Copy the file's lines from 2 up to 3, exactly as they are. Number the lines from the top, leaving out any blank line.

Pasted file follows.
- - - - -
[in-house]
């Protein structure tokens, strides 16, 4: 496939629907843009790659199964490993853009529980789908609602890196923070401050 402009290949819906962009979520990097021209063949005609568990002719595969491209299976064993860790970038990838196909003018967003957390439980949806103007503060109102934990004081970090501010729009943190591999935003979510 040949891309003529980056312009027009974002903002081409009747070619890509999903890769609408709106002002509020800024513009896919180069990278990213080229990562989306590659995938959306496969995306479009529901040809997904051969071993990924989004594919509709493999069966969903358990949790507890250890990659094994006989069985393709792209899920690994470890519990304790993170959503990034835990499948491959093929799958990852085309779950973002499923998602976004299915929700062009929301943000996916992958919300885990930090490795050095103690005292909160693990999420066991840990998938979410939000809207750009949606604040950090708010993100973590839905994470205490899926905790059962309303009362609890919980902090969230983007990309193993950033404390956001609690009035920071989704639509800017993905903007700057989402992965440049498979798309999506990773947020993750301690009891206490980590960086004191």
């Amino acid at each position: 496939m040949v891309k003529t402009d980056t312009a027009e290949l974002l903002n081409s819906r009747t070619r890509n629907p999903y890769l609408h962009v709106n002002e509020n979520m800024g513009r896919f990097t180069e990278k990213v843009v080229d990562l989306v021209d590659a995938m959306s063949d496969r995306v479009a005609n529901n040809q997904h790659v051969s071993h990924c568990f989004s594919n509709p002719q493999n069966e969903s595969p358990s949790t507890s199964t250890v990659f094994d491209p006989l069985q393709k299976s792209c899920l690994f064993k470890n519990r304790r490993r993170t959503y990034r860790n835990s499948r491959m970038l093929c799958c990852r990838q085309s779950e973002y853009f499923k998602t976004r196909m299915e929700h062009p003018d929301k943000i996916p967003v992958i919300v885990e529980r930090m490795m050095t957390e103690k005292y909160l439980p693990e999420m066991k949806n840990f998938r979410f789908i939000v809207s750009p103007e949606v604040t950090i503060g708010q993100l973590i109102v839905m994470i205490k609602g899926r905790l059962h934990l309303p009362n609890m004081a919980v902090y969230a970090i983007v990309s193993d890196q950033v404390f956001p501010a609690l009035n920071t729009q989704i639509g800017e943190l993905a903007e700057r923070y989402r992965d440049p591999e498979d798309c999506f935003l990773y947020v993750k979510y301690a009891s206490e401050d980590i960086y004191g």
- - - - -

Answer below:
């Protein structure tokens, strides 16, 4: 496939629907843009790659199964490993853009529980789908609602890196923070401050 402009290949819906962009979520990097021209063949005609568990002719595969491209299976064993860790970038990838196909003018967003957390439980949806103007503060109102934990004081970090501010729009943190591999935003979510 040949891309003529980056312009027009974002903002081409009747070619890509999903890769609408709106002002509020800024513009896919180069990278990213080229990562989306590659995938959306496969995306479009529901040809997904051969071993990924989004594919509709493999069966969903358990949790507890250890990659094994006989069985393709792209899920690994470890519990304790993170959503990034835990499948491959093929799958990852085309779950973002499923998602976004299915929700062009929301943000996916992958919300885990930090490795050095103690005292909160693990999420066991840990998938979410939000809207750009949606604040950090708010993100973590839905994470205490899926905790059962309303009362609890919980902090969230983007990309193993950033404390956001609690009035920071989704639509800017993905903007700057989402992965440049498979798309999506990773947020993750301690009891206490980590960086004191």
């Amino acid at each position: 496939m040949v891309k003529t402009d980056t312009a027009e290949l974002l903002n081409s819906r009747t070619r890509n629907p999903y890769l609408h962009v709106n002002e509020n979520m800024g513009r896919f990097t180069e990278k990213v843009v080229d990562l989306v021209d590659a995938m959306s063949d496969r995306v479009a005609n529901n040809q997904h790659v051969s071993h990924c568990f989004s594919n509709p002719q493999n069966e969903s595969p358990s949790t507890s199964t250890v990659f094994d491209p006989l069985q393709k299976s792209c899920l690994f064993k470890n519990r304790r490993r993170t959503y990034r860790n835990s499948r491959m970038l093929c799958c990852r990838q085309s779950e973002y853009f499923k998602t976004r196909m299915e929700h062009p003018d929301k943000i996916p967003v992958i919300v885990e529980r930090m490795m050095t957390e103690k005292y909160l439980p693990e999420m066991k949806n840990f998938r979410f789908i939000v809207s750009p103007e949606v604040t950090i503060g708010q993100l973590i109102v839905m994470i205490k609602g899926r905790l059962h934990l309303p009362n609890m004081a919980v902090y969230a970090i983007v990309s193993d890196q950033v404390f956001p501010a609690l009035n920071t729009q989704i639509g800017e943190l993905a903007e700057r923070y989402r992965d440049p591999e498979d798309c999506f935003l990773y947020v993750k979510y301690a009891s206490e401050d980590i960086y004191g």